Let me stress that a production of Twelfth Night without buffoonery and silliness is really no production at all, but the play is not a farce. While it’s clearly not Titus it’s not Comedy of Errors either. Shakespeare took great pains break the comedy’s fall with some real pathos. Sebastian and Viola have lost one another and presume the other dead. If you dispatch with this grief quickly (and most directors do) then you at least need to address the darker side of Malvolio’s humiliation. In every production I’ve seen up until now, the imprisoning of Malvolio in the dark house and his subsequent promise of revenge has been played as a sobering tonic — the audience’s sympathies are headed that way anyway and so a shrewd production will lean that way with them. See also Shylock’s misfortune, Caliban’s poetical descriptions of the island, etc. Shakespeare is notorious for humanizing his comedy villains. That’s what keeps the audience on its toes, keeps the moral texture of the play complex, stops it from degenerating into bear-baiting. We may hate them or laugh at them but they are multidimensional nonetheless, possessed of organs, senses, dimensions, affections, passions. They bleed. And this turns the finger back at us, and it’s one of the many reasons we feel ourselves drawn to the plays time and again: we keep learning things about ourselves, how easily and foolishly we can react, the wages of laughter. “Pleasure will be paid,” as Feste puts it. But Malvolio at the Colorado Shakespeare festival remained a laughing stock from the moment he entered to the moment he romped away. Some of this fault can be laid on an oversensitive audience, or on Tim McCracken’s performance, which played the comedy of the garters and stockings so flouncingly we weren’t later able to see him as real, no matter what paints he put into it. But it’s also the fault of Jake Walker’s Feste, who hams before the gate of the dark house, leaping back and forth in front of it and spinning on his heel so that the audience can barely see past him to get any sense of the torment inside. I might have widened window in Malvolio’s prison, shown some squalor.

Unlike some of the other comedies, Twelfth Night doesn’t begin in a sane world and descend into chaos. Illyria is a carnival place from the start (hence the title: a Twelfth Night is a feast of fools, an up-is-down festival of madness celebrated on January 6th, twelve drummers drumming, etc.). But pure foolishness has nothing to tell us, and so Shakespeare has carefully seeded reminders of a different kind of life throughout the story. See the songs: from “What is love?”: “‘Tis not hereafter: … youth’s a stuff will not endure.” or take the song “Come away, come away death,” which Orsino uses to indulge his self-pity. Most Orsinos are right to play it for laughs (as Geoffrey Kent in his excellent performance does here), but it is a dark song. Antonio’s capture is fraught, or should be for Antonio, as indeed is much of the revelry that so delights us from Toby and Sir Andrew (no bullet can pierce the heart like Sir Andrew’s “I was adored once,” in the right place, to paraphrase Virginia Woolf).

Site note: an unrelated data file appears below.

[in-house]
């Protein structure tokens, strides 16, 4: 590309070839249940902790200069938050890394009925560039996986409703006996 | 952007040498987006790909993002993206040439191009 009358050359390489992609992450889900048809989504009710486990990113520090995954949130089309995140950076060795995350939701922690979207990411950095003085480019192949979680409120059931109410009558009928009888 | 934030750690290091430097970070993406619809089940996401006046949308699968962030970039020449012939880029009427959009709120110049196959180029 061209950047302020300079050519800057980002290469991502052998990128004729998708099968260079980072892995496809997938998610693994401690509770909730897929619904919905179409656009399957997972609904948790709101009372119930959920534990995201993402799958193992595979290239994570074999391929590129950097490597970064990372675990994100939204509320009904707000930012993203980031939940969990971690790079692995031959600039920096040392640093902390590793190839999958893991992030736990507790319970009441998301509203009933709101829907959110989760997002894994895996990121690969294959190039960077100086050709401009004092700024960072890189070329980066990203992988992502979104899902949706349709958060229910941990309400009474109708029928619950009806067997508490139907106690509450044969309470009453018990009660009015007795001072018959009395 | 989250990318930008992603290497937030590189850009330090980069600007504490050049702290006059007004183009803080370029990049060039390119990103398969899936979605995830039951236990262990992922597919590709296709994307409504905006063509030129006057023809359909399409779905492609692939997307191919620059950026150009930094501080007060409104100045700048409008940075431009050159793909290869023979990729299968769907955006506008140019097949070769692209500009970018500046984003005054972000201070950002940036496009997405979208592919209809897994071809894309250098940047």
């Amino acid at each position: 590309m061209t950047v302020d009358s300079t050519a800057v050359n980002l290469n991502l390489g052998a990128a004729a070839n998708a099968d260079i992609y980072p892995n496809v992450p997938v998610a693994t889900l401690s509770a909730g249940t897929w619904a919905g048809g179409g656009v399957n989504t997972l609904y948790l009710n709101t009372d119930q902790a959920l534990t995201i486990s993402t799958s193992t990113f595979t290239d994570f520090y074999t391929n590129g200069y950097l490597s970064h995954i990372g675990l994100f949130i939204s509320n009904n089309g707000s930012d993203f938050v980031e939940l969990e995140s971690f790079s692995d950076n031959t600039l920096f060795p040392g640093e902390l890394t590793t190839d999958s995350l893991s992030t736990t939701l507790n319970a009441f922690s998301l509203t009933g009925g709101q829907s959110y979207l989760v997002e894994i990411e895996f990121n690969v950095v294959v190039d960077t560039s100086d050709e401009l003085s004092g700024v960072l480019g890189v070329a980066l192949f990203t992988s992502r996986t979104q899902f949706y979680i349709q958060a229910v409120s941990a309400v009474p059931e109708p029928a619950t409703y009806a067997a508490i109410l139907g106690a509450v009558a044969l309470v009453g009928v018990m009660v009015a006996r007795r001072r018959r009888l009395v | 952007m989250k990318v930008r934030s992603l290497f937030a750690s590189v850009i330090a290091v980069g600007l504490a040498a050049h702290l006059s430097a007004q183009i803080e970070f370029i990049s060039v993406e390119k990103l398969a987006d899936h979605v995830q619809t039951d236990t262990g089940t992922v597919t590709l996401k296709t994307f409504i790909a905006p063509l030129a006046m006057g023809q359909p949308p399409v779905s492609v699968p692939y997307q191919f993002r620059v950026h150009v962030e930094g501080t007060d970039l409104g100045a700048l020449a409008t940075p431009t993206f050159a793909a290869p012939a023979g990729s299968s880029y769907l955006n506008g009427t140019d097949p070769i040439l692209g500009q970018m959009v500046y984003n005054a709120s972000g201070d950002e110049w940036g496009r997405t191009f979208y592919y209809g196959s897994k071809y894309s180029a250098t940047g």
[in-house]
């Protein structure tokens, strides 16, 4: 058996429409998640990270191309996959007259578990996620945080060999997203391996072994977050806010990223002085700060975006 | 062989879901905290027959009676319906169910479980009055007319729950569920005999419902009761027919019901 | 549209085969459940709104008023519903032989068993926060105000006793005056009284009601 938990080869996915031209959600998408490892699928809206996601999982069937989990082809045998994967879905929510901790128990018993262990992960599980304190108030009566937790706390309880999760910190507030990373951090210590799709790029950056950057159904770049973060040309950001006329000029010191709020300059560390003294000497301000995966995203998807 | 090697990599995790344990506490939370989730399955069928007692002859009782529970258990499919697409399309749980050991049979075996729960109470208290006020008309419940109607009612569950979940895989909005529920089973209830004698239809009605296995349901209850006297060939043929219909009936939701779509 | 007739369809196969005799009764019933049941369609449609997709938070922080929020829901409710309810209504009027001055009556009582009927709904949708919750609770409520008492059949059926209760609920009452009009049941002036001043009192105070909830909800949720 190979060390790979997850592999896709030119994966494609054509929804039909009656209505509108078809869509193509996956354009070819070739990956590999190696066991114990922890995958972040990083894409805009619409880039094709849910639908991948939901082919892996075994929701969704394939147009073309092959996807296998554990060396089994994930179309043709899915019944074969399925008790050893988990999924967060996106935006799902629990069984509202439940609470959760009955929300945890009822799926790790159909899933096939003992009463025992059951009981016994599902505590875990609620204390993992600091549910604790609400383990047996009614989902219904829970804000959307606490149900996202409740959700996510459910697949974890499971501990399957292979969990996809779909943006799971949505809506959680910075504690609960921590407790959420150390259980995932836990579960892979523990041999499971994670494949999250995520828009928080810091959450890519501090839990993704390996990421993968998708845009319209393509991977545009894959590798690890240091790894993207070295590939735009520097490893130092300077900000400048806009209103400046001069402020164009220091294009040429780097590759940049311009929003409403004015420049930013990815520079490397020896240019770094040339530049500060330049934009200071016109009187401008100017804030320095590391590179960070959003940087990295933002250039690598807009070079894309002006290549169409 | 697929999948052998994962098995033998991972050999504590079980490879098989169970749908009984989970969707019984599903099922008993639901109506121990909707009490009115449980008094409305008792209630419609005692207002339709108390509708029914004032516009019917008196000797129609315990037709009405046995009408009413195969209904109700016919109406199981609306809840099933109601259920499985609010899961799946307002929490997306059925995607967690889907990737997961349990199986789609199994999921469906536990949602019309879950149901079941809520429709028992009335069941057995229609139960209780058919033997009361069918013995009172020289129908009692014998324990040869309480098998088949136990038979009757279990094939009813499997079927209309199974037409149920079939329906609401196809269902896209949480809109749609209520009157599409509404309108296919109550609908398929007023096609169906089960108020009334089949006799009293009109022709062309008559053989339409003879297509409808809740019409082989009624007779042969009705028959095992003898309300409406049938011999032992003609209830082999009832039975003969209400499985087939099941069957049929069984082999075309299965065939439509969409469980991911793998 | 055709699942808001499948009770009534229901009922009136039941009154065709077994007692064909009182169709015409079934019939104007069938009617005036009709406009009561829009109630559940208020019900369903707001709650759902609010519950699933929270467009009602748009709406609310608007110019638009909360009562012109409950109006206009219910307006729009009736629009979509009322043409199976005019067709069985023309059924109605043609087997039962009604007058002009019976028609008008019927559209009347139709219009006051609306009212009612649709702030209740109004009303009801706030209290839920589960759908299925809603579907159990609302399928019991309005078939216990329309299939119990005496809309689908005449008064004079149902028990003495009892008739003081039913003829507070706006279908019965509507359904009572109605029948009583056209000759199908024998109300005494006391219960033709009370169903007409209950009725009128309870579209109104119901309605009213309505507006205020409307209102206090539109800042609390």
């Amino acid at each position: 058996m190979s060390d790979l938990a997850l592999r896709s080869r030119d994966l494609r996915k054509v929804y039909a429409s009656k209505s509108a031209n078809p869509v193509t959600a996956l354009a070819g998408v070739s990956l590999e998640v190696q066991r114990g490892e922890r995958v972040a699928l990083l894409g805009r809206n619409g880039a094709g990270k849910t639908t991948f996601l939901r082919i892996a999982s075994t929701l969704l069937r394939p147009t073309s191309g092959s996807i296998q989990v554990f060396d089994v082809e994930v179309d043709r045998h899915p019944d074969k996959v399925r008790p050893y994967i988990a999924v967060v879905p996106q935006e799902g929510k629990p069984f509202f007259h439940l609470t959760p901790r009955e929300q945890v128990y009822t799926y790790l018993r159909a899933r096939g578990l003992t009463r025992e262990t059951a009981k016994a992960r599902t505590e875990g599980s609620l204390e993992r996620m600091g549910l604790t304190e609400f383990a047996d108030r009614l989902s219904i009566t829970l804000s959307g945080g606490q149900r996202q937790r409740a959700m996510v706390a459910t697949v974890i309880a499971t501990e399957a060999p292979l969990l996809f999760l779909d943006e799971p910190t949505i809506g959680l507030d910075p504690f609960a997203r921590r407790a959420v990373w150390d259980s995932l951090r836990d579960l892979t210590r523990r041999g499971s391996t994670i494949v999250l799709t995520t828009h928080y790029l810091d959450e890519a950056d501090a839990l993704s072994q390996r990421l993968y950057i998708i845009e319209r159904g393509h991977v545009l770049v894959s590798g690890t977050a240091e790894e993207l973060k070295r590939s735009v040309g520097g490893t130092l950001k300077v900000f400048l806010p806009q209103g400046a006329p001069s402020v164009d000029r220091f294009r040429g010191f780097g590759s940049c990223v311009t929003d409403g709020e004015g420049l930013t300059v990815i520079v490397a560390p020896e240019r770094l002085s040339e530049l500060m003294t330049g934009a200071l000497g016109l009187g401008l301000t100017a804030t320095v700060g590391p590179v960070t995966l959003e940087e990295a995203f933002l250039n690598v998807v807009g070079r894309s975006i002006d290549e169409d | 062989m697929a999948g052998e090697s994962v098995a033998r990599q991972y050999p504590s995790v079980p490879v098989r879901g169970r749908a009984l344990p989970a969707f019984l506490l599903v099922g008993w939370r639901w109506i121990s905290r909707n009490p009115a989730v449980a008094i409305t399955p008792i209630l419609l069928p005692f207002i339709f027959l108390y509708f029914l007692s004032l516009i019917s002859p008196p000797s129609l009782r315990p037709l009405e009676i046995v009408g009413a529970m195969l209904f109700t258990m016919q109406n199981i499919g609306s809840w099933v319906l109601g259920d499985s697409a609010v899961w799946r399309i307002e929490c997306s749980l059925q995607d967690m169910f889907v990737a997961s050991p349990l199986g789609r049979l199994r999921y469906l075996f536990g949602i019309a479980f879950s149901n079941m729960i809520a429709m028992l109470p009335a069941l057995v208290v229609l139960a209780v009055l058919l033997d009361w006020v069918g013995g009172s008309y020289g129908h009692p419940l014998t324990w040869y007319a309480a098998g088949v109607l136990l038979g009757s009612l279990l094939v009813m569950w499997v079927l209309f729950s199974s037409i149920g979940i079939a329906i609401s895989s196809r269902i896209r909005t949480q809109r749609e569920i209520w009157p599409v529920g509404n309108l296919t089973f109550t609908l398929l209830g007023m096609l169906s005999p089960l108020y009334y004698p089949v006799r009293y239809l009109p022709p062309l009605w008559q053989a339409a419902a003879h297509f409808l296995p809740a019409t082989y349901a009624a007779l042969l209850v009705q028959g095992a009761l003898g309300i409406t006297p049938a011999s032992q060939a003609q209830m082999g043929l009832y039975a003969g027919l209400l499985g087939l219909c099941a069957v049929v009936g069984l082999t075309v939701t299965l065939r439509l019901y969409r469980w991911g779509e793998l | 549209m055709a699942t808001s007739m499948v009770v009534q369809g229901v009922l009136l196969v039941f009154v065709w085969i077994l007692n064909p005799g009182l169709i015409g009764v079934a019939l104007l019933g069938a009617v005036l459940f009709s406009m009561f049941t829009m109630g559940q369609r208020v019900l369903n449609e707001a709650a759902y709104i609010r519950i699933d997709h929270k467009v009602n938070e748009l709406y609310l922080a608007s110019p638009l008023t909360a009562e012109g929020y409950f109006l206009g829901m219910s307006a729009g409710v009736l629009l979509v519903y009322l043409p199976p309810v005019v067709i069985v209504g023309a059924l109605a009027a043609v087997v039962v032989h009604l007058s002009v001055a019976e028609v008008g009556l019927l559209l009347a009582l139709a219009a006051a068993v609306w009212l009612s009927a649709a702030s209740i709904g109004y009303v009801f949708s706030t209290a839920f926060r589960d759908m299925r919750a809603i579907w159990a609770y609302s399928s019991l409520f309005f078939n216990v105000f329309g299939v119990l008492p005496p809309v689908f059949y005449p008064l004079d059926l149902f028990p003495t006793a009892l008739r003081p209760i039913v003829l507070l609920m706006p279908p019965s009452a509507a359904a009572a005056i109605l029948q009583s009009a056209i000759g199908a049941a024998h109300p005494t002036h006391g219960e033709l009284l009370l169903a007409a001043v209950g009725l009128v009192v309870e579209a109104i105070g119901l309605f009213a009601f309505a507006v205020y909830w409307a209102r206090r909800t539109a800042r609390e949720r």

The character of Feste especially is a trickster of some darkness. He empties everyone’s purse, arrives and goes in his own time, and like a lot of Shakespeare’s fools he tells truth to power. His job to take us out of ourselves, yes, but then to return us to the reality of our own worlds, delighted but perhaps wiser. See his last song. The rain rains every day, even in Illyria. His is not an easy part: there should be shrewdness there, worldliness, and an equal pleasure in inflecting chaos and in saying sooth, sometimes doing one by doing the other. There is a lot to be picky about in the film transition Trevor Nunn’s staging of Twelfth Night in 1996, but his casting of Ben Kingsley as Feste was inspired. Kingsley’s Feste knows something you do not, and there are a hundred things more important to him than making you laugh. Last night, Jake Walker’s fool wanted only to make me laugh, and he leapt and shimmied and jearked himself around the stage in hopes of it. Pretty frequently, the audience rewarded him. Maybe his performance didn’t begin this way, maybe it evolved this way over the course of the month (we’re near the end of the run). But even sweet dishes can be too sweet, and the best laughs come as a break in tension, a relief. If we want something more than laughter, we’ll need a little vinegar.